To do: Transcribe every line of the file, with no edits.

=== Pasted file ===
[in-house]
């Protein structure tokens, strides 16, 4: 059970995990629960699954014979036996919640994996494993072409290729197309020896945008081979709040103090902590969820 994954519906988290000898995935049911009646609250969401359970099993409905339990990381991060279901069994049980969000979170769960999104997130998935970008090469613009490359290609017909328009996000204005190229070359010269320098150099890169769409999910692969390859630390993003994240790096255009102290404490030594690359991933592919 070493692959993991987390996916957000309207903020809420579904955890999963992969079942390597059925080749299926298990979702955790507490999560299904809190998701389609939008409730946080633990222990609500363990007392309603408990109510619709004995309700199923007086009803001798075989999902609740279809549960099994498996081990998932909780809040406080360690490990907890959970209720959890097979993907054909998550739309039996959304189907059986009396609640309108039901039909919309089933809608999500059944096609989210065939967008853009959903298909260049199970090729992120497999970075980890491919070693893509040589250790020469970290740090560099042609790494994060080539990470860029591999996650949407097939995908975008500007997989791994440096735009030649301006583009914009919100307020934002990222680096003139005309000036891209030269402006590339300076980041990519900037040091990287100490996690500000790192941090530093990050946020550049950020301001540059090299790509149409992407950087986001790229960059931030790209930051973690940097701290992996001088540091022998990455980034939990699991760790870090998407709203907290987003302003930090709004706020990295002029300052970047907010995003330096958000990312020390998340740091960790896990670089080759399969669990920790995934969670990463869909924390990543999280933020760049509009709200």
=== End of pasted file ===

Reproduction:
[in-house]
């Protein structure tokens, strides 16, 4: 059970995990629960699954014979036996919640994996494993072409290729197309020896945008081979709040103090902590969820 994954519906988290000898995935049911009646609250969401359970099993409905339990990381991060279901069994049980969000979170769960999104997130998935970008090469613009490359290609017909328009996000204005190229070359010269320098150099890169769409999910692969390859630390993003994240790096255009102290404490030594690359991933592919 070493692959993991987390996916957000309207903020809420579904955890999963992969079942390597059925080749299926298990979702955790507490999560299904809190998701389609939008409730946080633990222990609500363990007392309603408990109510619709004995309700199923007086009803001798075989999902609740279809549960099994498996081990998932909780809040406080360690490990907890959970209720959890097979993907054909998550739309039996959304189907059986009396609640309108039901039909919309089933809608999500059944096609989210065939967008853009959903298909260049199970090729992120497999970075980890491919070693893509040589250790020469970290740090560099042609790494994060080539990470860029591999996650949407097939995908975008500007997989791994440096735009030649301006583009914009919100307020934002990222680096003139005309000036891209030269402006590339300076980041990519900037040091990287100490996690500000790192941090530093990050946020550049950020301001540059090299790509149409992407950087986001790229960059931030790209930051973690940097701290992996001088540091022998990455980034939990699991760790870090998407709203907290987003302003930090709004706020990295002029300052970047907010995003330096958000990312020390998340740091960790896990670089080759399969669990920790995934969670990463869909924390990543999280933020760049509009709200």